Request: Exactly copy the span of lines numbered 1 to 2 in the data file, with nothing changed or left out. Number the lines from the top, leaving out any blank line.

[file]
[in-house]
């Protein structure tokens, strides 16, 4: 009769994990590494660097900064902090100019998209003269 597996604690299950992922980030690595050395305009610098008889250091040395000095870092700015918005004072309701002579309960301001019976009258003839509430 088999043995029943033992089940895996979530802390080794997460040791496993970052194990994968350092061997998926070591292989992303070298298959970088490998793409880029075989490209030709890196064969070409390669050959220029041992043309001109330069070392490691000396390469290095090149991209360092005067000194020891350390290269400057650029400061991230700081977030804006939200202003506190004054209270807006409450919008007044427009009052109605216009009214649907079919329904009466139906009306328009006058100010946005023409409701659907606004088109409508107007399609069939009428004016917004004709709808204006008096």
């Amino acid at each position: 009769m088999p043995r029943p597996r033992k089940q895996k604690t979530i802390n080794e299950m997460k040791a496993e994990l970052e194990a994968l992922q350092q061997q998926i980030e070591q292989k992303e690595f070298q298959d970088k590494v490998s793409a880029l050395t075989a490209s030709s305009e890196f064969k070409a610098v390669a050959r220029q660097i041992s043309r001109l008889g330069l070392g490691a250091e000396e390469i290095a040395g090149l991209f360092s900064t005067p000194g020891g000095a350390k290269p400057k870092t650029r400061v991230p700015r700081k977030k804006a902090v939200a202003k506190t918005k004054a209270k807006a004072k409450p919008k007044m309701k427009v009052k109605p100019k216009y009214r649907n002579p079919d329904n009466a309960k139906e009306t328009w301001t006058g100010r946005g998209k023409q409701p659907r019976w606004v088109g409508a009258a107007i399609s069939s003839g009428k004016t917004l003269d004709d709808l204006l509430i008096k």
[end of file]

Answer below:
[in-house]
């Protein structure tokens, strides 16, 4: 009769994990590494660097900064902090100019998209003269 597996604690299950992922980030690595050395305009610098008889250091040395000095870092700015918005004072309701002579309960301001019976009258003839509430 088999043995029943033992089940895996979530802390080794997460040791496993970052194990994968350092061997998926070591292989992303070298298959970088490998793409880029075989490209030709890196064969070409390669050959220029041992043309001109330069070392490691000396390469290095090149991209360092005067000194020891350390290269400057650029400061991230700081977030804006939200202003506190004054209270807006409450919008007044427009009052109605216009009214649907079919329904009466139906009306328009006058100010946005023409409701659907606004088109409508107007399609069939009428004016917004004709709808204006008096």